The present invention is a method of electrochemically etching an ELO structure. The epitaxial structure (ELO layer and etch layer) are grown on a GaAs substrate that is doped so that the wafer is sufficiently conductive to act as an anode. The etch layer is also doped. It is preferred that at least one part of the ELO layer nearest the etch layer is also doped. N-doping is preferred over p-doping because the layers will be more resistant to electrochemical corrosion. The wafer and film and support are then electrically configured as the anode of an electrochemical cell. The cathode can be a standard Pt or other counterelectrode. The two half-cells can be located in the same electrochemical cell, or else separated into a standard two-cell configuration. A standard reference electrode such as saturated calomel (SCE) is present. Stirring, heating, air exclusion, and other elements of the electrochemical cell design may be employed. The configuration and operation of electrochemical cells is described in detail by Bard and Faulkner. A. J. Bard and L. R. Faulkner, "Electrochemical Methods, Fundamentals and Applications", New York: John Wiley & Sons, Inc., 1980. The only requirement for electrochemical etching is that the electrolyte in the half-cell containing the anode must be a preferential electrochemical etching solution such as a fluoride solution (e.g. dilute HF and a fluoride salt such as NaF, KF or NH4 F).
At some optimal applied potential, oxidative etching of the etch layer (e.g. AlAs) will occur at the anode. The potential will be chosen so that reduction will not occur at the anode etch site but only at the cathode. In this way, no gas is evolved at the etch site. The reaction at the cathode will be the reduction of water to hydrogen under most circumstances. The electrochemical etch will be performed until the etch layer is completely dissolved and the ELO layer floats free.
The present invention may be applied to ELO of III-V structures, of II-VI optical structures such as LEDs and lasers based on (Znx Cd1-x)(Sy Se1-y) materials, and generally of any structure comprising one or more layers grown epitaxially on a substrate with a sacrificial etch layer in between. The ELO layers may be grown on II-VI or III-V substrates or on any substrate that has a crystalline structure capable of growing the desired epitaxial film. The composition of the etch layer is any epitaxially grown layer that is selectively etchable, while leaving the ELO layer and the substrate undissolved.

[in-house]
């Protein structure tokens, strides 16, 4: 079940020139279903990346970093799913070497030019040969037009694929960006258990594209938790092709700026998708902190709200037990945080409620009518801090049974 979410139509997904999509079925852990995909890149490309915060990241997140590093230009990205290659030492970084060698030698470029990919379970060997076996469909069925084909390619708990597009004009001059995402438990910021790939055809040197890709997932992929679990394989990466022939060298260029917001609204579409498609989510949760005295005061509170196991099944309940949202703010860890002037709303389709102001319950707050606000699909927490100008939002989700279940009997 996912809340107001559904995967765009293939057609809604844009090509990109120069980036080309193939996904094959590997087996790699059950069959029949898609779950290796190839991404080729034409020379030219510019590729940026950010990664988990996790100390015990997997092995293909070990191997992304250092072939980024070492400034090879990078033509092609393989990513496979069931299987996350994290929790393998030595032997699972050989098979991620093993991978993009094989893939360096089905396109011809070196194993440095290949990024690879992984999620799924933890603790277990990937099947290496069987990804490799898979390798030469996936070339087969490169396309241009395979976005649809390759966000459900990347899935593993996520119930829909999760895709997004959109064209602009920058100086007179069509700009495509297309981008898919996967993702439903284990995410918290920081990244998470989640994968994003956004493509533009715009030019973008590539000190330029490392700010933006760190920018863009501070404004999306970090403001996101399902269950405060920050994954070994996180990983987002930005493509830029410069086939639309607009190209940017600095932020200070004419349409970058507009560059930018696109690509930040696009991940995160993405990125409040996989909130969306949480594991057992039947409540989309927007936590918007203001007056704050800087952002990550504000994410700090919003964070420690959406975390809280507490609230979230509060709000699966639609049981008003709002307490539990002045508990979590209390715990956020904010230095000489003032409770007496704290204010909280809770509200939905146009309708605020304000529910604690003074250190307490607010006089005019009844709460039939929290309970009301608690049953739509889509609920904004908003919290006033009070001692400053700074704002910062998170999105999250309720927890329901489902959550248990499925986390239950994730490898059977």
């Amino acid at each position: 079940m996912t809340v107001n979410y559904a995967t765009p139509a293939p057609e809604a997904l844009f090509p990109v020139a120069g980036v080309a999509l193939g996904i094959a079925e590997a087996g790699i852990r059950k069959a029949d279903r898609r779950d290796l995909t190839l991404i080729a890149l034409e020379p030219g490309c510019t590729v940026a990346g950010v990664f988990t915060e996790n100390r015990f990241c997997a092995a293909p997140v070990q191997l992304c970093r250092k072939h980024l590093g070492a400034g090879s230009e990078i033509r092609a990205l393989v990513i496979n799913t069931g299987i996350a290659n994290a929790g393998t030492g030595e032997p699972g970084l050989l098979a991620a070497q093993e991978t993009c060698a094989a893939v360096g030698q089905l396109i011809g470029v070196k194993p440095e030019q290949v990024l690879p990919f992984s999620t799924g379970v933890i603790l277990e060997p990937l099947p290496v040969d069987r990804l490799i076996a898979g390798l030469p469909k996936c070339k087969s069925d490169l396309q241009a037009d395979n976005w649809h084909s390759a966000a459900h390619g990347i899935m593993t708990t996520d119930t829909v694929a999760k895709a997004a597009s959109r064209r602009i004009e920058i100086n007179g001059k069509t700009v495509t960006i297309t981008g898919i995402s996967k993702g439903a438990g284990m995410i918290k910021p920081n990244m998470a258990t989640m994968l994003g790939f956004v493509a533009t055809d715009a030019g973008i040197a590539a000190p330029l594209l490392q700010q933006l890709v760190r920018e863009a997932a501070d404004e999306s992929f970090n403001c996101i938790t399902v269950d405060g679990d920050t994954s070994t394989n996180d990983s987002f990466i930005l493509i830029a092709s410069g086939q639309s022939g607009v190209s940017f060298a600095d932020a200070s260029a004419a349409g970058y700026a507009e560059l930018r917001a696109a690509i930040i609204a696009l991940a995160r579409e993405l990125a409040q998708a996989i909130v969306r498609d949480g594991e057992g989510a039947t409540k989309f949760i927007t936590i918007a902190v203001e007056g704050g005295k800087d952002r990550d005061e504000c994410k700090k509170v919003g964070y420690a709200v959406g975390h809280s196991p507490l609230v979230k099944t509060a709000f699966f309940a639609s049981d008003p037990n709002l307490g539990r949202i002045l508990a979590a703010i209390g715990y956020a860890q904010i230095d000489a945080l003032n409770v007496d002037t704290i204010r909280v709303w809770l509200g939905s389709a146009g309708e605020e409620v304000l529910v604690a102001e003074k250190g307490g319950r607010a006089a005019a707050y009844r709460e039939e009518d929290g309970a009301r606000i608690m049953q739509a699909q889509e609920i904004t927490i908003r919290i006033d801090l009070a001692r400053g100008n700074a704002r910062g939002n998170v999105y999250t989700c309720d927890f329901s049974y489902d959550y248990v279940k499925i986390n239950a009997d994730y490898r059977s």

As an alternative to having the epitaxial film float free from the GaAs substrate, the epitaxial film may be attached to a rigid transfer substrate prior to the electrochemical etching process. The epitaxial film is thereby held securely by the transfer substrate during the etching and subsequent manipulations of the separated epitaxial film to fabricate the final device. In the following references, the use of a transfer substrate is taught, but not together with electrochemical etching. L. F. Miller, IBM J. Res. Devel. 1969, 239-250 (1969); K. Mitani and U. M. Goesele, J. Elect. Materials 21, 669-676 (1992) and references therein. (Silicon); W. I. Chan, A. Yi-Yan, and T. Gmitter, IEEE J. Quantum Electron. 27, 717-725 (1991) and references therein (InP); M. J. Wale and C. Edge, IEEE Trans. Components, Hybrids, Mfg. Tech. 13, 780-786 (1990) and references therein (GaAs); O. Wada, M. Makiuchi, H. Hamaguchi, T. Kumai, and T. Mikawa, J. Lightwave Technol. 9, 1200-1207 (1991) and references therein (GaAs); and Otogi, K. Meguro, T. Unno, and S. Kuma, Japanese Patent No. H4-10536, Issued Jan. 14, 1992.
The present invention is further directed to a method of freeing an epitaxial film from a single crystal substrate upon which it was grown comprising attaching a rigid transfer substrate onto the epitaxial film and selectively dissolving in an etch solution a thin etch layer positioned between the film and substrate. The dissolution may be effected electrochemically without dissolving the transfer substrate or substantially weakening the attachment of the transfer substrate to the film. The epitaxial film can then be separated from the transfer substrate by dissolving or otherwise eliminating the attachment means. Because of its structural rigidity, the transfer substrate minimizes damage to the epitaxial film during the above manipulations.